Blast from her past
WHAT WAS it Amy Huberman did before she married that basketball player (or whatever)? Oh, yes, she was an actor. And this taut Irish thriller from PJ Dillon, hitherto an acclaimed cinematographer, reminds us that Huberman is, in fact, a darn talented one.
Rewind is a little bit short for a full-blown theatrical release. The ending is a tad mechanical. But the fluid direction and superb central performances – an uncharacteristically nasty Allen Leach is equally good – help the piece fizzle with menace.
What we have here is a fresh entry into the “guilty past” school of suspense. Huberman plays Karen, a settled mother living in a sleek house with a loving husband. One day, Karl, an old acquaintance, saunters into her life and – for reasons that emerge slowly – causes her to twitch nervously. Eventually, after Karl threatens to reveal her grim secret, Karen agrees to accompany him on an ill-advised road trip. Awful things happen in the forest.
Handing camera duties to Ken Byrne, Dillon allows the film to unfurl in a sinister series of metallic greys and chemical blues. From the moment the picture begins we know we are in an unhappy place. The sense of a too recently forgotten, more desperate Ireland returning to reclaim the complacent tigers is, perhaps, unintended, but that subtext adds an unsettling resonance.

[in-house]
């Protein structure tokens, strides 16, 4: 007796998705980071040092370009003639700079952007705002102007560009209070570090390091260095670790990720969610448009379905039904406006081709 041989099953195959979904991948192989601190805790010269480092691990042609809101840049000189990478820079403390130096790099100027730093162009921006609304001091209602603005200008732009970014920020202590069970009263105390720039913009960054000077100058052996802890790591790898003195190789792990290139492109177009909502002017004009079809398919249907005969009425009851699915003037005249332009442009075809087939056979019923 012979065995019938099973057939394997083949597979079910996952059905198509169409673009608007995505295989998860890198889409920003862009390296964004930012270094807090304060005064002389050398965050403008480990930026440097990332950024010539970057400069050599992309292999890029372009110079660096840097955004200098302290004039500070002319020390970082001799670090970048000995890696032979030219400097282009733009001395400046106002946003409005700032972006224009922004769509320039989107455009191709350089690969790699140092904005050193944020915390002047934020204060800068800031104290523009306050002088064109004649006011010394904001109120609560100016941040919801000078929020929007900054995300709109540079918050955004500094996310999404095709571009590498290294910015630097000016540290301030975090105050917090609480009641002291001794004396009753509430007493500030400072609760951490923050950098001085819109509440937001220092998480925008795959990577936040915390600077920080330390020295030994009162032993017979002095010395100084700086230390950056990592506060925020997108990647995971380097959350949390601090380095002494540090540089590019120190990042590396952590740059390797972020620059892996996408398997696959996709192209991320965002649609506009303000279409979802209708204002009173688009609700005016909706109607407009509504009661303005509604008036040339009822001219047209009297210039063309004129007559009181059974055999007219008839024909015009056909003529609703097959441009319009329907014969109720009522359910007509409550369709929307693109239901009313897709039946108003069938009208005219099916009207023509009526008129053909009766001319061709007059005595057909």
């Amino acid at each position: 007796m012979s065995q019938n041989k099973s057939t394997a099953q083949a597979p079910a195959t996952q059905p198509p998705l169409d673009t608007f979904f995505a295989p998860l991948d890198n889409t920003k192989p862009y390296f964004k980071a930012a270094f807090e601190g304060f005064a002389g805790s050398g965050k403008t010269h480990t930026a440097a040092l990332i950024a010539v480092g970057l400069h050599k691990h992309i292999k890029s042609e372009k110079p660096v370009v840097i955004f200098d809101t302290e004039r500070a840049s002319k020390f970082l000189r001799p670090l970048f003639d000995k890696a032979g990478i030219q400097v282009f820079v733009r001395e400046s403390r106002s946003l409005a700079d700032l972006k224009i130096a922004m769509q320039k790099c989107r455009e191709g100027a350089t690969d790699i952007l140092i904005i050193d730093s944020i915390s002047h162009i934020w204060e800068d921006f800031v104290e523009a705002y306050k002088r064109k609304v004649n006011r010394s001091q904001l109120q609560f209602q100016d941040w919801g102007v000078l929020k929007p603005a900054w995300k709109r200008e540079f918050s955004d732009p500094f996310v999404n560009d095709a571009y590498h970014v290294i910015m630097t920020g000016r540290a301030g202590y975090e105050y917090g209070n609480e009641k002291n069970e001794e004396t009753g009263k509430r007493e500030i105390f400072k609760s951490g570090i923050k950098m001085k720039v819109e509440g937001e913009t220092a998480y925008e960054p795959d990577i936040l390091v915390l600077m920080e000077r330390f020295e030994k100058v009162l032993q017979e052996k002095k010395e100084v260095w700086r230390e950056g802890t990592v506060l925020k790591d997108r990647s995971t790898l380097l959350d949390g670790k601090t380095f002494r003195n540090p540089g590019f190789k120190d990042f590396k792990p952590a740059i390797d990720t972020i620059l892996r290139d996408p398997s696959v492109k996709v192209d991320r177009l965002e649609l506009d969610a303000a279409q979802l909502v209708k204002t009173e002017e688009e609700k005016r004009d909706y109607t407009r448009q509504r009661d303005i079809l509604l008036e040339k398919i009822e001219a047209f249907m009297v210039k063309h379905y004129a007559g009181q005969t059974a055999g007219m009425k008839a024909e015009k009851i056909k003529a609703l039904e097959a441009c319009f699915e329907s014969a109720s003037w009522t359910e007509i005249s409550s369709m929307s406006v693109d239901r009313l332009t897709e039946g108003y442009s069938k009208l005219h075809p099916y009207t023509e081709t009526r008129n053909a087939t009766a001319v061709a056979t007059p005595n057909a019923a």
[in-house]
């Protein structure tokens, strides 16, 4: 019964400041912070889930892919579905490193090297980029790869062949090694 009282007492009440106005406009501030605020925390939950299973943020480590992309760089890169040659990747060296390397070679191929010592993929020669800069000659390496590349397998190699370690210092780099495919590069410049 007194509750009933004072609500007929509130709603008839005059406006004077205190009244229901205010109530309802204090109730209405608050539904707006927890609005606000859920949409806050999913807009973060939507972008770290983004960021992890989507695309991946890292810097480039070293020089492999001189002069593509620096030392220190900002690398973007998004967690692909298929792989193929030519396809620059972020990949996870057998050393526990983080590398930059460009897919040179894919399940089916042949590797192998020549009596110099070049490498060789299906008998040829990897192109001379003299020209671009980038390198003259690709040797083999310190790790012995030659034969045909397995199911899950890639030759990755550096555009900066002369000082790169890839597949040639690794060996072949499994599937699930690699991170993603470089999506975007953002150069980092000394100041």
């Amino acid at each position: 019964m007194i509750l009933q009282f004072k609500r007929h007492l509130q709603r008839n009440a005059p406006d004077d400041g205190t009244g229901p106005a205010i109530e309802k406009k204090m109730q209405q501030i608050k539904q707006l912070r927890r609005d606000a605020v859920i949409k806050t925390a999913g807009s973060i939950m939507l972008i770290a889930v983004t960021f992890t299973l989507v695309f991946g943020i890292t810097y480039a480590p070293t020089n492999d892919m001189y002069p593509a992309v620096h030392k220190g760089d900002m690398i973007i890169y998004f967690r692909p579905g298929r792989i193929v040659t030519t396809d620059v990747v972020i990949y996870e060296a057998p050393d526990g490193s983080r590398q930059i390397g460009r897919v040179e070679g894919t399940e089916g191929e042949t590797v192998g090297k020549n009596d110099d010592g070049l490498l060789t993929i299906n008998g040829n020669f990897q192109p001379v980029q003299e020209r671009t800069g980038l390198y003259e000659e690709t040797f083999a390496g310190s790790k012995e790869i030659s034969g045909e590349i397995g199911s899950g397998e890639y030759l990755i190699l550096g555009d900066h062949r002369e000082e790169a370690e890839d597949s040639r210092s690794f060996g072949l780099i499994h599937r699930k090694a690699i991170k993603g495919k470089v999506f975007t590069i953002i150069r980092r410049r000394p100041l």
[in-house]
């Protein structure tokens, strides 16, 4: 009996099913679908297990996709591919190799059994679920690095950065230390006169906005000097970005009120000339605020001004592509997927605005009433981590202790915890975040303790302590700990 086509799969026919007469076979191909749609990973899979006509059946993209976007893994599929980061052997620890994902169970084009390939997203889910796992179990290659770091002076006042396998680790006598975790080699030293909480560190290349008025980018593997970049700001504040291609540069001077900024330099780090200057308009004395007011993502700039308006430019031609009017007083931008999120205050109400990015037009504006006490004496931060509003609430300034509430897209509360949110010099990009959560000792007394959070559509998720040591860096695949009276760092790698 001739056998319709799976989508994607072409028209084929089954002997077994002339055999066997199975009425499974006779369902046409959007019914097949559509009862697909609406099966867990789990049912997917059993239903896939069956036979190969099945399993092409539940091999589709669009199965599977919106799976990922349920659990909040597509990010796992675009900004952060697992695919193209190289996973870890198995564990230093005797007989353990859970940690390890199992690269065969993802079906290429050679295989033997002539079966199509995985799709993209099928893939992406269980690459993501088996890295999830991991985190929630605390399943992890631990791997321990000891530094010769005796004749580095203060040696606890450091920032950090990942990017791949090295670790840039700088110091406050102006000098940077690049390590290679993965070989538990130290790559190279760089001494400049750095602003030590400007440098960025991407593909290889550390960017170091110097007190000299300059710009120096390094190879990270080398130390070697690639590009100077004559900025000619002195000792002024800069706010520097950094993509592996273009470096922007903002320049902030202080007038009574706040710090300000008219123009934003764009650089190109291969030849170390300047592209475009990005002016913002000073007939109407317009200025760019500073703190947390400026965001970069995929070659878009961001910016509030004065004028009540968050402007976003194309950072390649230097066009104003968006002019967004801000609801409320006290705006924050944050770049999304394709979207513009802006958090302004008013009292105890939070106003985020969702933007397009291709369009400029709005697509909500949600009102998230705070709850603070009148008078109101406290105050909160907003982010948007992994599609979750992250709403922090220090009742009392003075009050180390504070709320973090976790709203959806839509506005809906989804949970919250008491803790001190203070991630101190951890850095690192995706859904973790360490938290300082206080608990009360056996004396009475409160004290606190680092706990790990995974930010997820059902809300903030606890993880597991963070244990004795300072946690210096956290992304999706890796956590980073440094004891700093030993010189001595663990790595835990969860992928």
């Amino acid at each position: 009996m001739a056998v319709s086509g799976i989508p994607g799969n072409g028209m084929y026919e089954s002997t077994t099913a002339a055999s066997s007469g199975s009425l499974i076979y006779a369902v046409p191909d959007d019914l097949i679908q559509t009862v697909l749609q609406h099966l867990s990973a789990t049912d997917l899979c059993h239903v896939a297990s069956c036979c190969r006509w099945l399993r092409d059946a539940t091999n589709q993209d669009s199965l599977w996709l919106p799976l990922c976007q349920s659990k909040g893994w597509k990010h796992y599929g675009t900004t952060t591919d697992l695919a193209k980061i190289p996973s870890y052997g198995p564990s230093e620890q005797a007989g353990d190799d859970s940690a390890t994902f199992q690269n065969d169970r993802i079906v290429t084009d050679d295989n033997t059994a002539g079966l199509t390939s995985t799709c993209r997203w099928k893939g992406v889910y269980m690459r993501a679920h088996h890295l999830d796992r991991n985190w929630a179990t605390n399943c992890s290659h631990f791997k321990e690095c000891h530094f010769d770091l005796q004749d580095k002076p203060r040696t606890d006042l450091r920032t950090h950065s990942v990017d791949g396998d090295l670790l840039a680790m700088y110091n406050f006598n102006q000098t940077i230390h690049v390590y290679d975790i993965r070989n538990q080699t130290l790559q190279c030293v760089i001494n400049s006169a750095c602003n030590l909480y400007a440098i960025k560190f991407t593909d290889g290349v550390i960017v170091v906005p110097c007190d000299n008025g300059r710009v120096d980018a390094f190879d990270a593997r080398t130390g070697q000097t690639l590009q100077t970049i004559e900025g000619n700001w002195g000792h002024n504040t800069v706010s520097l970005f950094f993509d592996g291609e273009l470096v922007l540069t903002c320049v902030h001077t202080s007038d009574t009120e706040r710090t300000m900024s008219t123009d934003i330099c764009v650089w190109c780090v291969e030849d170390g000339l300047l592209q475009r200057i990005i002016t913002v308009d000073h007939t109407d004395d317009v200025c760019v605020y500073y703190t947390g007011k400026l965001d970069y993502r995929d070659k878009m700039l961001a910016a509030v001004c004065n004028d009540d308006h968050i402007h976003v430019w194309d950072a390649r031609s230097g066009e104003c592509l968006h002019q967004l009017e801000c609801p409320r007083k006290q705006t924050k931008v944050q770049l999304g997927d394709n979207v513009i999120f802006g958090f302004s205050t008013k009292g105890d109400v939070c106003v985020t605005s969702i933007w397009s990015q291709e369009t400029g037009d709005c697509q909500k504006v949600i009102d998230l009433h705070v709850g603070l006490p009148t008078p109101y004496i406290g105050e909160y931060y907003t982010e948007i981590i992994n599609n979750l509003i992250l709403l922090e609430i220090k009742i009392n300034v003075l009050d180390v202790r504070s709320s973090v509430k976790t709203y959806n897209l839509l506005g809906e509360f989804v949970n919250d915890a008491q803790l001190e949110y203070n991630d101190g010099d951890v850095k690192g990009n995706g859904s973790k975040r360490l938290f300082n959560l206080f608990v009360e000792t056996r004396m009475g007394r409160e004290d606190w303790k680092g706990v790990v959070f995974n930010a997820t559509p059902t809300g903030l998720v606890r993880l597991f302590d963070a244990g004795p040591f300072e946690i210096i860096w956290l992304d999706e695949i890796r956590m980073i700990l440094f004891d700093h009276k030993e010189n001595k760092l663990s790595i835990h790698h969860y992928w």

Dillon’s cleverest decision was, however, to cast Leech and Huberman as the two former conspirators. Leech, recently the ambitious chauffeur in Downton Abbey, has generally dealt in cheeky benevolence. Huberman would have been few directors’ first choice for a working-class girl made good. But, dredging through impressive reservoirs of grit, both actors make a virtue of their deceptively shiny good looks.
Rewind is a seriously impressive collaboration. Let’s hope the team manages to regroup soon with a bigger budget.
Chasing Amy: Leech and Huberman